55 (“Not marble, nor the gilded monuments’’)

60 (“Like as the waves make towards the pebbled shore’’)

65 (“Since brass, nor stone, nor earth, nor boundless sea’’)

71 (“No longer mourn for me when I am dead’’)

73 (“That time of year thou mayst in me behold’’)

74 (“But be contented; when that fell arrest’’)

87 (“Farewell: thou art too dear for my possessing’’)

94 (“They that have power to hurt and will do none’’)

97 (“How like a winter hath my absence been’’)

98 (“From you have I been absent in the spring’’)

106 (“When in the chronicle of wasted time’’)

107 (“Not mine own fears, nor the prophetic soul’’)

110 (“Alas, ’tis true I have gone here and there’’)

116 (“Let me not to the marriage of true minds’’)

126 (“O thou, my lovely boy, who in thy power’’)

127 (“In the old age black was not counted fair’’)

128 (“How oft when thou, my music, music play’st’’)

129 (“Th’ expense of spirit in a waste of shame’’)

130 (“My mistress’ eyes are nothing like the sun’’)

135 (“Whoever hath her wish, thou hast thy Will’’)

138 (“When my love swears that she is made of truth’’)

144 (“Two loves I have of com fort and despair’’)

xii

146 (“Poor soul, the center of my sinful earth’’)

147 (“My love is as a fever, longing still’’)

+ *Twelfth Night, or What You Will

+ King Lear

*The Two Texts of King Lear

THOMAS CAMPION (1567–1620)

My sweetest Lesbia

I care not for these ladies

When to her lute Corinna sings

Rose-cheeked Laura

There is a garden in her face

Think’st thou to seduce me then

Fain would I wed

*Now winter nights enlarge

THOMAS NASHE (1567–1601)

A Litany in Time of Plague

Pierce Penniless, His Supplication to the Devil

[The Defense of Plays]

*The Unfortunate Traveler, or The Life of Jack Wilton

*[Roman Summer]

THE EARLY SEVENTEENTH CENTURY (1603–1660)

Introduction

*Timeline

JOHN DONNE (1572–1631)

The Flea

The Good-Morrow

Song (“Go and catch a falling star”)

The Undertaking

The Sun Rising

The Indifferent

The Canonization

*Song (“Sweetest love, I do not go”)

Air and Angels

Break of Day

A Valediction: Of Weeping

Love’s Alchemy

A Nocturnal upon Saint Lucy’s Day, Being the Shortest Day

The Bait

xiii

The Apparition

A Valediction: Forbidding Mourning

The Ecstasy

The Funeral

The Blossom

The Relic

A Lecture upon the Shadow

Elegy 16. On His Mistress

Elegy 19. To His Mistress Going to Bed

+ Satire 3

The Storm

An Anatomy of the World

From The First Anniversary

HOLY SONNETS

1 (“Thou hast made me, and shall thy work decay?”)

5 (“I am a little world made cunningly”)

7 (“At the round earth’s imagined corners, blow”)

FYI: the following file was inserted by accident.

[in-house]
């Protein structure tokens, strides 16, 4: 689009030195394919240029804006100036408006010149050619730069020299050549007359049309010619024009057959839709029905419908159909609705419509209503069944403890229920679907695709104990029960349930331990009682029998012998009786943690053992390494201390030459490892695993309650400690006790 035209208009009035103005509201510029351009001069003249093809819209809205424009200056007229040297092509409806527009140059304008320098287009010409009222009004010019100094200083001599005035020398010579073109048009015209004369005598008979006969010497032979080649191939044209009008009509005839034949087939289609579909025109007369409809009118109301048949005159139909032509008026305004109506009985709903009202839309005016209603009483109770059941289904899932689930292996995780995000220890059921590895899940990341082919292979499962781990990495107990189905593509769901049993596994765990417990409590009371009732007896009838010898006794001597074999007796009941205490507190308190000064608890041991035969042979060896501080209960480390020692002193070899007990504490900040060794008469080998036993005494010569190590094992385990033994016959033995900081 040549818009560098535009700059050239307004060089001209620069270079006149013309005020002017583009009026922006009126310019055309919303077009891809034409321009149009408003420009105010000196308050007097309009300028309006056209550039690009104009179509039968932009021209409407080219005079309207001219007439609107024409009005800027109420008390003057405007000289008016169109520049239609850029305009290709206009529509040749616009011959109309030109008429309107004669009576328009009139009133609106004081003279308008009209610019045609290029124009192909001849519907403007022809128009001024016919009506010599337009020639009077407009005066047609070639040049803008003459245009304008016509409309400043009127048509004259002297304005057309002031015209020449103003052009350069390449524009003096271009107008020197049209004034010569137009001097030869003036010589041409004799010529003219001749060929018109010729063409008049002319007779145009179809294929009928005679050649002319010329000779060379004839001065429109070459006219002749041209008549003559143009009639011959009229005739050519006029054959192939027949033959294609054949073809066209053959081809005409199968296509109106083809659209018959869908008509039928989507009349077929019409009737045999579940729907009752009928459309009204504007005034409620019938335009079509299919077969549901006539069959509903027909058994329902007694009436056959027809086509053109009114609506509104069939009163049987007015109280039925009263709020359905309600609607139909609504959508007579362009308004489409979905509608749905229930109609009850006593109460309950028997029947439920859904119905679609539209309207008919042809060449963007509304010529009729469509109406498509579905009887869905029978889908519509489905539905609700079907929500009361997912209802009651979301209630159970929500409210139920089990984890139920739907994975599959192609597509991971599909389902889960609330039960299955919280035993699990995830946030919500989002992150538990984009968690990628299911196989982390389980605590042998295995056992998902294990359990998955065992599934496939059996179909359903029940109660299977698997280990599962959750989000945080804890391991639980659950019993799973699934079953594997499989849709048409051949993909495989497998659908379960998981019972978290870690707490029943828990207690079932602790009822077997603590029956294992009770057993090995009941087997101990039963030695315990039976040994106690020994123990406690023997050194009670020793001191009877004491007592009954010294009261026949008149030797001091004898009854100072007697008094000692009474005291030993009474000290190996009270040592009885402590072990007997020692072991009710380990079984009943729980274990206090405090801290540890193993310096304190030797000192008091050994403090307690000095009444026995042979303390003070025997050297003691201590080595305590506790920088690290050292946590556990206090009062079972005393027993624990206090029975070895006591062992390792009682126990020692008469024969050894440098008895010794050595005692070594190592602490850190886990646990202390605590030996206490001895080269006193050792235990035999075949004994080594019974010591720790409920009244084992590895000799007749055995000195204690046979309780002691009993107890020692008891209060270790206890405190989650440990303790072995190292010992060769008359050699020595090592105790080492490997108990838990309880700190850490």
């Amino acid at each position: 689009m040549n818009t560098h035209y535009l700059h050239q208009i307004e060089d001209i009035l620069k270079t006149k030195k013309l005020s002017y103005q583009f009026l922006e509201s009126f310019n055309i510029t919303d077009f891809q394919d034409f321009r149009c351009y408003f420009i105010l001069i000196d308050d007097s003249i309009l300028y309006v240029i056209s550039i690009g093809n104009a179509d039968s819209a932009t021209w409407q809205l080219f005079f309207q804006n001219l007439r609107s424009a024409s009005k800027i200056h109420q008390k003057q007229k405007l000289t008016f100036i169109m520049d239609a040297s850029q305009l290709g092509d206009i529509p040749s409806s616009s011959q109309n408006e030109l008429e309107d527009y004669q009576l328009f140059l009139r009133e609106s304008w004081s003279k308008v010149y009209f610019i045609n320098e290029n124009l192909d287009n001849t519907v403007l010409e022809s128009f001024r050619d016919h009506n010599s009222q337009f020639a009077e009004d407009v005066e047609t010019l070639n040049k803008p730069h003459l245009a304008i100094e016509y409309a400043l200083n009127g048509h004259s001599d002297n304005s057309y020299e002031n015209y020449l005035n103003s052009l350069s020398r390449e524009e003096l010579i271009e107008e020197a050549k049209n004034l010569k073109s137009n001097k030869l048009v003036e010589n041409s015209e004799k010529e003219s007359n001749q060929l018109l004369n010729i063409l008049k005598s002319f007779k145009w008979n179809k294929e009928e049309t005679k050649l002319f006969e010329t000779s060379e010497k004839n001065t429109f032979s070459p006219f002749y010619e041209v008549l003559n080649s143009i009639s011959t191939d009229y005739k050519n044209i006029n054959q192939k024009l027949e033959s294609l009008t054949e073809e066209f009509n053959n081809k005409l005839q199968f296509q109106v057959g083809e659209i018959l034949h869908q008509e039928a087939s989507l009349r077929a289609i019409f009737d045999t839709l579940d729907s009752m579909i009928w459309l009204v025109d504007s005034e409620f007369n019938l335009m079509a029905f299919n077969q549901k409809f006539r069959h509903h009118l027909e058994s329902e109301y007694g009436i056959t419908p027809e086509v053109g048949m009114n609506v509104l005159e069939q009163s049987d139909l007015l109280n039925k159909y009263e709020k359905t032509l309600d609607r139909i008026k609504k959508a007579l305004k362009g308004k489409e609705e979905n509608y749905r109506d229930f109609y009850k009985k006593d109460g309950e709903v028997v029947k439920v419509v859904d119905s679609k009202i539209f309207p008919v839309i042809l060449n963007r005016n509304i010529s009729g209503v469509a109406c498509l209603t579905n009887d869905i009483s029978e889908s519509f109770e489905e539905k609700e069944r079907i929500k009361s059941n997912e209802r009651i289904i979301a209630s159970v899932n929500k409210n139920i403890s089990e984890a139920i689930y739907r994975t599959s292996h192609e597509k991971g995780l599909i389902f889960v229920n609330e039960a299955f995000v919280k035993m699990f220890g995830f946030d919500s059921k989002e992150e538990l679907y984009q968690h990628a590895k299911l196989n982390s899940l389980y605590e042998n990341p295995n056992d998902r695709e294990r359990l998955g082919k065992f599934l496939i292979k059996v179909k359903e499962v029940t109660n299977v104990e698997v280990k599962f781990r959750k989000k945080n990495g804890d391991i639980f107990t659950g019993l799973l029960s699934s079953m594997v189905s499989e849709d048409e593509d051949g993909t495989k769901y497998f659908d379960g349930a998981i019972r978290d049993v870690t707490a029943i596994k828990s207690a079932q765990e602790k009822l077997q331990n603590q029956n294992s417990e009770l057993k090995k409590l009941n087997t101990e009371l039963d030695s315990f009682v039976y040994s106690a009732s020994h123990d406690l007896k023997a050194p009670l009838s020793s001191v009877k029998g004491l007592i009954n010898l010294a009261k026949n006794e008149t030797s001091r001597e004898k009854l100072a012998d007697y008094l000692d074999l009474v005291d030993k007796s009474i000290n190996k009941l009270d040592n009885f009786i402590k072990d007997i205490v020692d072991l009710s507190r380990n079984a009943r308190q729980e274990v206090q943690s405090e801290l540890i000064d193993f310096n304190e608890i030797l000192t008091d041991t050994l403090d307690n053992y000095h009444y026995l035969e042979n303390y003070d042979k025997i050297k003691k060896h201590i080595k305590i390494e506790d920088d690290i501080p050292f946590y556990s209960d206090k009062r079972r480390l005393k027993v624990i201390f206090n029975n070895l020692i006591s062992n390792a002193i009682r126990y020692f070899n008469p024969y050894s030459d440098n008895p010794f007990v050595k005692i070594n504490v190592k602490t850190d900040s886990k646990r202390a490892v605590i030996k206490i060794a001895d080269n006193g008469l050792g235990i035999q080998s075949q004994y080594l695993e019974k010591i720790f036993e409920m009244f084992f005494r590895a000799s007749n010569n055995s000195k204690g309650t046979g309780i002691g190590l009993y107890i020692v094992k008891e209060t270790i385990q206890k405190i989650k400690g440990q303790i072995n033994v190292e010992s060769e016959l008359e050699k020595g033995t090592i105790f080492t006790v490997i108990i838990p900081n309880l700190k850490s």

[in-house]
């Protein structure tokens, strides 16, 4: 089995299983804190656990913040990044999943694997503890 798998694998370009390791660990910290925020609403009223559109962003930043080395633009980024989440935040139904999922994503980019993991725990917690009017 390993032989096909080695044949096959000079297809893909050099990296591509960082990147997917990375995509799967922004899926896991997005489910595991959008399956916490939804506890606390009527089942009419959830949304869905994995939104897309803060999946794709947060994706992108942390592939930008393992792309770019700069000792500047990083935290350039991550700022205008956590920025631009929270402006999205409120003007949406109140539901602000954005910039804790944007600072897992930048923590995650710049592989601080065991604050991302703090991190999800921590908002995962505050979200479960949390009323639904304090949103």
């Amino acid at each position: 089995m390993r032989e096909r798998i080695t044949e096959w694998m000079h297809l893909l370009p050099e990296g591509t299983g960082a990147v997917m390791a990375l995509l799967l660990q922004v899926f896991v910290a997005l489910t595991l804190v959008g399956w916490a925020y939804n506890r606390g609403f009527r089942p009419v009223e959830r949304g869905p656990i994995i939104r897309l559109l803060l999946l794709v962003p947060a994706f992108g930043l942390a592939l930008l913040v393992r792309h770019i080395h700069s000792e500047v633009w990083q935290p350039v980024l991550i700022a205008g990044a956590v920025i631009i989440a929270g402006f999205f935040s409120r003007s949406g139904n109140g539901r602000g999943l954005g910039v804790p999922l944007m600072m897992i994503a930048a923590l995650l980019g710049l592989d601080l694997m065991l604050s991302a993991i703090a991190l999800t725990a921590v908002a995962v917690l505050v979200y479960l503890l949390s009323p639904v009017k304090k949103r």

9 (“If poisonous minerals, and if that tree”)

10 (“Death, be not proud, though some have callèd thee”)

13 (“What if this present were the world’s last night?”)

14 (“Batter my heart, three-personed God; for you”)

17 (“Since she whom I loved hath paid her last debt”)

18 (“Show me, dear Christ, thy spouse so bright and clear”)

*19 (“Oh, to vex me, contraries meet in one”)

*Good Friday, 1613. Riding Westward

A Hymn to Christ, at the Author’s Last Going into Germany

Hymn to God My God, in My Sickness

A Hymn to God the Father

Devotions upon Emergent Occasions

Meditation 4

Meditation 17

From Expostulation 19 [The Language of God]

*From Death’s Duel

AEMILIA LANYER (1569–1645)

Salve Deus Rex Judaeorum

*To the Doubtful Reader

*To the Queen’s Most Excellent Majesty

*To the Virtuous Reader

Eve’s Apology in Defense of Women

+ The Description of Cooke-ham

xiv

BEN JONSON (1572–1637)

+ *The Masque of Blackness

+ Volpone, or The Fox

To My Book

On Something, That Walks Somewhere

To William Camden

On My First Daughter

To John Donne

On Don Surly

On Giles and Joan

On My First Son

*On Lucy, Countess of Bedford To Lucy, Countess of Bedford, with Mr.

Donne’s Satires

Inviting a Friend to Supper

Epitaph on S. P., a Child of Queen Elizabeth’s Chapel

To Penshurst

Song: To Celia

To Heaven

From A Celebration of Charis in Ten Lyric Pieces

*A Sonnet to the Noble Lady, the Lady Mary Wroth

My Picture Left in Scotland

+ To the Immortal Memory and Friendship of That Noble Pair, Sir Lucius Cary

and Sir H. Morison

Slow, Slow, Fresh Fount

Queen and Huntress

Still to Be Neat

To the Memory of My Beloved, The Author, Mr. William Shakespeare, and

What He Hath Left Us

Ode to Himself

From Timber: or Discoveries

MARY WROTH (1587?–1651?)

The Countess of Montgomery’s Urania

From The First Book

PAMPHILIA TO AMPHILANTHUS